Anyway, sounds good to me, viva la revolution! Now, where did I put my glasses?

Dear Parliament, you will lose

television proceedings and subsequent use on Members’ websites are undertaken subject to a licence issued by the Speaker. The licence stipulates that material must not be hosted on a searchable website and must not be downloadable. The reason for that is to ensure that it is not re-edited or reused inappropriately for campaigning or satirical purposes.

I’m not sure how much more of a fall you could set yourself up for.

On a related note, my MP, Kerry McCarthy, who has never voted for a transparent Parliament, had the 45th highest expenses of 645 MPs last year.

Safeguarding our data

Danger! Mental dumping ground ahead!

Like loads of other IT people in the UK, I’ve been pretty worried about the forthcoming compulsory centralised ID database in the UK. I’ve previously written to my MP, joined ORG and tried to spread the word.

In recent months there have been at least five large-scale (10,000 people or more) data security breaches where carelessness has put unencrypted data into what is effectively the public domain.

The press have been really picking up on this and running an awful lot of related stories. The BBC at the moment are running a “Have Your Say” on the subject of “How can we safeguard our data?” (yes, I know about its general quality, thanks), and there are a worrying number of comments like this one:

The nation should have a referendum now on whether this Government is fit to remain in power.

peter gallagher, london

Recommended by 82 people

In every one of the security problems to date, its not been the direct fault of the Government, but the Civil Service. That is to say, it’s not as if Gordon Brown’s been handing out people’s details on memory sticks; regardless of who we vote for, we’ll always get the Government. Even then, you can expect things like this to happen from time to time – they’re just people after all. It’s just that there are so many things that they could have been doing for years to make life easier for themselves such as routine encryption, file transfer by internal network (such as the Government Secure Intranet), strict laptop carry-out procedures and so on (also see the Cabinet Office’s page about risk management in the public sector). I’m sure they must live with a mountain of similar procedures already for their paper assets, the same needs to apply for their electronic ones as well.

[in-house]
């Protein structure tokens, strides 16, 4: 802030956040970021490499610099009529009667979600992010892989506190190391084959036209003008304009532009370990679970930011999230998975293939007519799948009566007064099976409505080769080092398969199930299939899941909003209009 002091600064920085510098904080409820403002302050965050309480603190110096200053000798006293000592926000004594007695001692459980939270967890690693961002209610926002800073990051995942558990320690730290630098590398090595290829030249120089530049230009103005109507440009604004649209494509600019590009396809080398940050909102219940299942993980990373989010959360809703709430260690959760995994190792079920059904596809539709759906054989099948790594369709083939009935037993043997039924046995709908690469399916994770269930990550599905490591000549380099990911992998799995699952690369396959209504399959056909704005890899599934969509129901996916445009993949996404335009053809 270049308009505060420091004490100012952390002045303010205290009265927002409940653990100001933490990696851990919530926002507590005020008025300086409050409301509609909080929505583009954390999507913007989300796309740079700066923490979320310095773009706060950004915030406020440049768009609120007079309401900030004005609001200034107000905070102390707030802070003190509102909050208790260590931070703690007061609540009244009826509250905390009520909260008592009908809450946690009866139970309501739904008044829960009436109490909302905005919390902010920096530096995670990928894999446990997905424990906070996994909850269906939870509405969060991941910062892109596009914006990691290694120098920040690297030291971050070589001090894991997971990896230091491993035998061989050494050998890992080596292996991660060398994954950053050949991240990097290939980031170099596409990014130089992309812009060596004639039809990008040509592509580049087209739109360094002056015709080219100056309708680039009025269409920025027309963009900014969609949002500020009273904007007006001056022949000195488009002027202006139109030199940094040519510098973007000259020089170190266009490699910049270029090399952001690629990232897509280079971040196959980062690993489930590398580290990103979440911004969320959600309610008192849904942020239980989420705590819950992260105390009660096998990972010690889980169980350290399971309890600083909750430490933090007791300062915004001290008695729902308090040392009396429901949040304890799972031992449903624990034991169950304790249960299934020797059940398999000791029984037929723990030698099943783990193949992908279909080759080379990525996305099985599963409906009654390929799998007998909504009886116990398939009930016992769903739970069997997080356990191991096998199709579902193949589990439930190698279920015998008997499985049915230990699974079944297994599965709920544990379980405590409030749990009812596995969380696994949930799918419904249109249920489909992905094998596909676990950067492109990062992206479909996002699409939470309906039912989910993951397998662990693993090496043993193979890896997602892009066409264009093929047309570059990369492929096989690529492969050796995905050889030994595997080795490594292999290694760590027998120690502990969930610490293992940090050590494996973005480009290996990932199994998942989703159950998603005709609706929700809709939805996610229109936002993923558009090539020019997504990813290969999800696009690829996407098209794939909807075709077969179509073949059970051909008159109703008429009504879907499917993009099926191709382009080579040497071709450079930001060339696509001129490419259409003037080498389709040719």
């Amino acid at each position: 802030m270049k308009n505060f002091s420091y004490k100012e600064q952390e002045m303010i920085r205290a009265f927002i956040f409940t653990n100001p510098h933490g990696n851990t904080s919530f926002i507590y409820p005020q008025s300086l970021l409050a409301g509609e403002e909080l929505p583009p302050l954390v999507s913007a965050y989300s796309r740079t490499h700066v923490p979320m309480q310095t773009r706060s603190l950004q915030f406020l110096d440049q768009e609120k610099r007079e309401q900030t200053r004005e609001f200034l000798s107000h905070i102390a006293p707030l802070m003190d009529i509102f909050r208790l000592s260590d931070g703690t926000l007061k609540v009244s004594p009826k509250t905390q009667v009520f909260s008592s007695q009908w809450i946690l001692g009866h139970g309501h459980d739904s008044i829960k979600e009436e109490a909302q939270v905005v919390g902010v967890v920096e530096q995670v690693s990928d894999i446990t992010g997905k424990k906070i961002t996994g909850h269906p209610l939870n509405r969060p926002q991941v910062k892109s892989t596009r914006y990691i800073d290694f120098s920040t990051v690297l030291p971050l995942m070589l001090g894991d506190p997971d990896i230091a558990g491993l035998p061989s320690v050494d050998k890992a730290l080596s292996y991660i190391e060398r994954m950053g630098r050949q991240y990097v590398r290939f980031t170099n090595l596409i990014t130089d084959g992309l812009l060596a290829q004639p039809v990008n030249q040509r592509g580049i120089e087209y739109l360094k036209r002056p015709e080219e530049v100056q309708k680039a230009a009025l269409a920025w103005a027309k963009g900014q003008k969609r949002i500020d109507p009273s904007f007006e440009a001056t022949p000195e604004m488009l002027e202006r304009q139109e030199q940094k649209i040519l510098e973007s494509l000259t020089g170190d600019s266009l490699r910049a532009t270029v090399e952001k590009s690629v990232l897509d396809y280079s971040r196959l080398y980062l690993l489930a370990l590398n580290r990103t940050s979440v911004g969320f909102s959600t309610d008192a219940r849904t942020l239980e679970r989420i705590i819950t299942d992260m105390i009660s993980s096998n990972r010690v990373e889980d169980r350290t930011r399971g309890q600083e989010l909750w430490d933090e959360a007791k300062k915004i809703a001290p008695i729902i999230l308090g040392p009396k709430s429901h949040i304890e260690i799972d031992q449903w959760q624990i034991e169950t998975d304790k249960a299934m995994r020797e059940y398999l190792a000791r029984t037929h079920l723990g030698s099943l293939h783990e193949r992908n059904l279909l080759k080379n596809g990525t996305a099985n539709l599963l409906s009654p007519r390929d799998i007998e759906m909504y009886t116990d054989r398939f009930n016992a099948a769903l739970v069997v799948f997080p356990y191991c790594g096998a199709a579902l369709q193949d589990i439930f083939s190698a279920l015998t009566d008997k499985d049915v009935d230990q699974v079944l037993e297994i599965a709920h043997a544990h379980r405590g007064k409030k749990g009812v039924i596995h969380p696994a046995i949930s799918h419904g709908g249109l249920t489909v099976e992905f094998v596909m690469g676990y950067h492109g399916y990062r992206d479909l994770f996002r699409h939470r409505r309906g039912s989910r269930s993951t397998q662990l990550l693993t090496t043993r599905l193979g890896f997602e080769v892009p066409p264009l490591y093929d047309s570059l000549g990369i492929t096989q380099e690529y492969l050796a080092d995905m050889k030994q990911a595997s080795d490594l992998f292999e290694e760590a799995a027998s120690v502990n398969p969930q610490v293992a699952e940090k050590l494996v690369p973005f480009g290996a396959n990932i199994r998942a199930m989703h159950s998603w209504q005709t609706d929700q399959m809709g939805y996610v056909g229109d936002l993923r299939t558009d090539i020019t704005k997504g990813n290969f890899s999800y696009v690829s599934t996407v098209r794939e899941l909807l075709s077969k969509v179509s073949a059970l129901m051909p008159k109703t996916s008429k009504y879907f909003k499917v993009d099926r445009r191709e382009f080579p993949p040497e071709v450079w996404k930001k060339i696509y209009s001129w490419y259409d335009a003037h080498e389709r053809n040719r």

Stuart Langridge recently asked a question along the lines of “Is it my fault if I make some piece of information public, and it is used against me?” – my worry with data security isn’t that I make something public, but that someone else, like a governmental body, does it for me. What rights do I have to make sure that my data is always encrypted? What rights do I have to withdraw data from their databases? What rights do I have to be informed if my data is leaked? (OK, this last one is currently up for debate)

If the government is at the stage where it thinks it can successfully roll out large single-centre data centres (which AFAIK it hasn’t managed to previously), all these details have presumably been dealt with already. Documents like the

Data Sharing Review Consultation suggest not.